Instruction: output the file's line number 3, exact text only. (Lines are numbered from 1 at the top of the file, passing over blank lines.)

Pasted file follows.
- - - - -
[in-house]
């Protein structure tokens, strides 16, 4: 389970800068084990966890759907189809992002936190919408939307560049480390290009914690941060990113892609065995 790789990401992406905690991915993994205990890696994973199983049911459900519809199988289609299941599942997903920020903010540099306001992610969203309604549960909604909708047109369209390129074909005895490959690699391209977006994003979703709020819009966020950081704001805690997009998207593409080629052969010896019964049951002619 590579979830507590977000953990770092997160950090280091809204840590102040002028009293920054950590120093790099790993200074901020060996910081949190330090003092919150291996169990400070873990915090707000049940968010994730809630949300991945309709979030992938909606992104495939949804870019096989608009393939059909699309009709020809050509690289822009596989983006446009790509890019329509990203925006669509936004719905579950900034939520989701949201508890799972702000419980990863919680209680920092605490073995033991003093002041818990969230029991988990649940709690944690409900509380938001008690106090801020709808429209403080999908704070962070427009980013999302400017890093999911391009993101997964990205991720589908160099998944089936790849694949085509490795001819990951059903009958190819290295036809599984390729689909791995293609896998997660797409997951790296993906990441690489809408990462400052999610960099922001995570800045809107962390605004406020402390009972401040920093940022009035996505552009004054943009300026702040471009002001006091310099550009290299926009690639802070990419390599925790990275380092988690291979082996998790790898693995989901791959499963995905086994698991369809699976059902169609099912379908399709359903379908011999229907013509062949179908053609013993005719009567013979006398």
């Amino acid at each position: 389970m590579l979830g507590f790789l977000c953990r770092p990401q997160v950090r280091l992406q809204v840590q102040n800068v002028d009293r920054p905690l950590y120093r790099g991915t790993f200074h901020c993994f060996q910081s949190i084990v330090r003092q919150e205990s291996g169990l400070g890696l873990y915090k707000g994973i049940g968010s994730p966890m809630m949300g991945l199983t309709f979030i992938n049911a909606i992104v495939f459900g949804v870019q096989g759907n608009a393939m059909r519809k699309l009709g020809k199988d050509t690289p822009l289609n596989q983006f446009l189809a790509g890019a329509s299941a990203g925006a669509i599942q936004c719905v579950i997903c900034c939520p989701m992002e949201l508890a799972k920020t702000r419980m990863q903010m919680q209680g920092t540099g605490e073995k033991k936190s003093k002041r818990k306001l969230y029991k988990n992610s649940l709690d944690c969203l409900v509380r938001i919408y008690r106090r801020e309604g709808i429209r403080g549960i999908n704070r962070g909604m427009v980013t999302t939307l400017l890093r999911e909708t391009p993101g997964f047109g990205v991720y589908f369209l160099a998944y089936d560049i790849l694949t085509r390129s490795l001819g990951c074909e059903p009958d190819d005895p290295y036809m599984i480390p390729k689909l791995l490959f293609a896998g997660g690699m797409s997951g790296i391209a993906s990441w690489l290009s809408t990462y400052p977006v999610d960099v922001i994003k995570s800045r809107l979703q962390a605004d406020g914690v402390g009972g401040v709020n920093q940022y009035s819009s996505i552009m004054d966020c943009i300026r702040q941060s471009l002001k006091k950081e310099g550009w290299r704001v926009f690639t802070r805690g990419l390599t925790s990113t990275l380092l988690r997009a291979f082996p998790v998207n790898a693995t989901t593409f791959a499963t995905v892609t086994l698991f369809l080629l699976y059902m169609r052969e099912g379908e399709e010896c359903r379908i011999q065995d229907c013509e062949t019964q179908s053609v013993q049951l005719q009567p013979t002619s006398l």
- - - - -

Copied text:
């Amino acid at each position: 389970m590579l979830g507590f790789l977000c953990r770092p990401q997160v950090r280091l992406q809204v840590q102040n800068v002028d009293r920054p905690l950590y120093r790099g991915t790993f200074h901020c993994f060996q910081s949190i084990v330090r003092q919150e205990s291996g169990l400070g890696l873990y915090k707000g994973i049940g968010s994730p966890m809630m949300g991945l199983t309709f979030i992938n049911a909606i992104v495939f459900g949804v870019q096989g759907n608009a393939m059909r519809k699309l009709g020809k199988d050509t690289p822009l289609n596989q983006f446009l189809a790509g890019a329509s299941a990203g925006a669509i599942q936004c719905v579950i997903c900034c939520p989701m992002e949201l508890a799972k920020t702000r419980m990863q903010m919680q209680g920092t540099g605490e073995k033991k936190s003093k002041r818990k306001l969230y029991k988990n992610s649940l709690d944690c969203l409900v509380r938001i919408y008690r106090r801020e309604g709808i429209r403080g549960i999908n704070r962070g909604m427009v980013t999302t939307l400017l890093r999911e909708t391009p993101g997964f047109g990205v991720y589908f369209l160099a998944y089936d560049i790849l694949t085509r390129s490795l001819g990951c074909e059903p009958d190819d005895p290295y036809m599984i480390p390729k689909l791995l490959f293609a896998g997660g690699m797409s997951g790296i391209a993906s990441w690489l290009s809408t990462y400052p977006v999610d960099v922001i994003k995570s800045r809107l979703q962390a605004d406020g914690v402390g009972g401040v709020n920093q940022y009035s819009s996505i552009m004054d966020c943009i300026r702040q941060s471009l002001k006091k950081e310099g550009w290299r704001v926009f690639t802070r805690g990419l390599t925790s990113t990275l380092l988690r997009a291979f082996p998790v998207n790898a693995t989901t593409f791959a499963t995905v892609t086994l698991f369809l080629l699976y059902m169609r052969e099912g379908e399709e010896c359903r379908i011999q065995d229907c013509e062949t019964q179908s053609v013993q049951l005719q009567p013979t002619s006398l």